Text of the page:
Tonight I would like to inaugurate a soon to be irregular feature of the Robotic Librarian: Poet, Mechanique.
Tonight’s featured poet, Petôfi Sándor, will need little introduction to my Hungarian readers. He was born in Kiskőrös on the very cusp of a new year, 1823. By the age of 15, his family was bankrupted by force of nature and of kin. Petôfi tried his hand at teaching, theater and newspaper writing, but he never abandoned his love of poetry even as he embraced the life of a revolutionary. Petôfi was a leading figure in the doomed Hungarian Revolution of 1848, and fellow revolutionaries chanted his poems as they sowed dissent throughout Buda and Pest.
This is the war flag Hungary briefly adopted (and abandoned) in 1848:
Petôfi’s body was never recovered, believed to be interred in a mass grave. Others believe that he was captured by the Russians and lived for several more years, though a skeleton from a Barguzin grave, supposedly proving this theory, turned out to be that of a Jewish woman. His poems captured the hearts of many Hungarians through their increasingly dark circumstances — especially the hearts of young women (such as my mother’s, who can quote bits of his poetry to this day). He wrote heartfelt romantic and nationalist poems summoning up imagery of Hungary’s Great Plains, which are difficult to translate (I am told by my parents) for the non-Magyars of the world.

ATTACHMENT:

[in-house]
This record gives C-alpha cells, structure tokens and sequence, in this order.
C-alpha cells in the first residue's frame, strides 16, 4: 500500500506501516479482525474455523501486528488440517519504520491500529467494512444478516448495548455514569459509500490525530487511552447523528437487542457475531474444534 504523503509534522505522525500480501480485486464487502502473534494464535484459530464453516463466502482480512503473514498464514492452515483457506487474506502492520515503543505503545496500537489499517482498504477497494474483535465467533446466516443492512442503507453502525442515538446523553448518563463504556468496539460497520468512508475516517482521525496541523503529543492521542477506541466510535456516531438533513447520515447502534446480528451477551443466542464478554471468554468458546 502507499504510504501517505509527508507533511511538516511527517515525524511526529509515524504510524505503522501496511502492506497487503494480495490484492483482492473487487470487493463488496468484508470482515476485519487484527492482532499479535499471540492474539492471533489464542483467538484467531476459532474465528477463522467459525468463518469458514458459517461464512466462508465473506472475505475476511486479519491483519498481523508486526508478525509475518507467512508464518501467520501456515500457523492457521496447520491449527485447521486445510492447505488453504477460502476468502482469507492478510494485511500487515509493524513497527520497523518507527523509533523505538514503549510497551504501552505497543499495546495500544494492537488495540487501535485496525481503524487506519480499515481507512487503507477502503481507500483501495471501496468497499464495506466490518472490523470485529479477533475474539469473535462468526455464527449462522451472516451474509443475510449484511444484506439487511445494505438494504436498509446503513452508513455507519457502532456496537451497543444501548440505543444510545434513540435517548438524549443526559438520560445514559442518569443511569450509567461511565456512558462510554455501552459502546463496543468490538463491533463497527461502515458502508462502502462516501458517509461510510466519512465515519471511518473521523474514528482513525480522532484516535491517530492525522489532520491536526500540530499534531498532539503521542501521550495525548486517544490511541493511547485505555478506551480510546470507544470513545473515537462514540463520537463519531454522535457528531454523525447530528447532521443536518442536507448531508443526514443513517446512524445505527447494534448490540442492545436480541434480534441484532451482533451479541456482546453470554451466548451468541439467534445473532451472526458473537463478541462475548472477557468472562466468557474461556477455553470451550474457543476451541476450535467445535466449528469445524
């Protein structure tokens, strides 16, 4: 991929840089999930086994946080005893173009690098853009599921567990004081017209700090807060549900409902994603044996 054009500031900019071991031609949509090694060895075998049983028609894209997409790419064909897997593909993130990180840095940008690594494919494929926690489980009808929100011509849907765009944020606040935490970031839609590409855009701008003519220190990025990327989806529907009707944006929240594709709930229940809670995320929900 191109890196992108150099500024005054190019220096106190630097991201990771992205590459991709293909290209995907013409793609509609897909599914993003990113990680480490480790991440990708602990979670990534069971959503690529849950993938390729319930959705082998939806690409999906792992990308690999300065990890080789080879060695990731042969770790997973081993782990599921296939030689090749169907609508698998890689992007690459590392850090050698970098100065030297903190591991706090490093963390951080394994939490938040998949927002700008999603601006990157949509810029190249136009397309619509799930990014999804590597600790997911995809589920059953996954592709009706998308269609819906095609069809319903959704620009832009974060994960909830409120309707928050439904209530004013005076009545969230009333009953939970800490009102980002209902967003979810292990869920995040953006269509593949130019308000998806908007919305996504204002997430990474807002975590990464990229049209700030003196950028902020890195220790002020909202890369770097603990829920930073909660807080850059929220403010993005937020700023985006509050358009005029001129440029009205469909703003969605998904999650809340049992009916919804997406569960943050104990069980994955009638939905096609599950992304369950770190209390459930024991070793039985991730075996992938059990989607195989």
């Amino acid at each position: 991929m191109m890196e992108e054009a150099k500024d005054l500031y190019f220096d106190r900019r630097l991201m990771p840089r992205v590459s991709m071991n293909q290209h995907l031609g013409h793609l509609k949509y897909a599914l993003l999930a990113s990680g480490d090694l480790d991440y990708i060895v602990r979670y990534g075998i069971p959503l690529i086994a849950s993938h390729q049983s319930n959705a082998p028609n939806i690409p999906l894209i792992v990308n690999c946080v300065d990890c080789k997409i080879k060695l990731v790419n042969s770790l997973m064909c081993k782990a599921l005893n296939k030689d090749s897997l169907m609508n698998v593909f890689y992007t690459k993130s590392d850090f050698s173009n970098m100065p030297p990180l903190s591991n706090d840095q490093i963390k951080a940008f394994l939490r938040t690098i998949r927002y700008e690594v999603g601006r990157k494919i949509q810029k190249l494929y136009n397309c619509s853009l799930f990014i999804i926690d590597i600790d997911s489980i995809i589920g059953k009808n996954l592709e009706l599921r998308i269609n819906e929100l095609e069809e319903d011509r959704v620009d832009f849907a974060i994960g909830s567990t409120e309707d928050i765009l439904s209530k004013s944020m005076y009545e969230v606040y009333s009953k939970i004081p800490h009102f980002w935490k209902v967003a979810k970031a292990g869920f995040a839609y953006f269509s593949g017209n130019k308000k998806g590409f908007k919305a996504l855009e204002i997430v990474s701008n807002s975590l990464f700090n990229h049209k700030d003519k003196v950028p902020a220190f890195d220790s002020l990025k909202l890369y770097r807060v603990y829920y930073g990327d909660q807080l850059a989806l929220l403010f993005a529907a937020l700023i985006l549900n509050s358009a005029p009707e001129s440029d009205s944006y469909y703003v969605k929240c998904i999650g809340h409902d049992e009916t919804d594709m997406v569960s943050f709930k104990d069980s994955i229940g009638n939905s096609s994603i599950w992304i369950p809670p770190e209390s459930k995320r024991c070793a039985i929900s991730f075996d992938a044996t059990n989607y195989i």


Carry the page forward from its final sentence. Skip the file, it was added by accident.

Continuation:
This poem is particularly meaningful to me, and I would like to share it with you.
Fa leszek, ha fának vagy virága.
Ha harmat vagy: én virág leszek.
Harmat leszek, ha te napsugár vagy…
Csak, hogy lényink egyesüljenek.
Ha, leányka, te vagy a mennyország:
Akkor én csillagá változom.
Ha, leányka, te vagy a pokol: (hogy
Egyesüljünk) én elkárhozom.
Szalkszentmárton, 1845. aug. 20. – szept. 8. között
I’ll be a tree
I’ll be a tree, if you are its flower,
Or a flower, if you are the dew –
I’ll be the dew, if you are the sunbeam,
Only to be united with you.
My lovely girl, if you are the Heaven,
I shall be a star above on high;
My darling, if you are hell-fire,
To unite us, damned I shall die.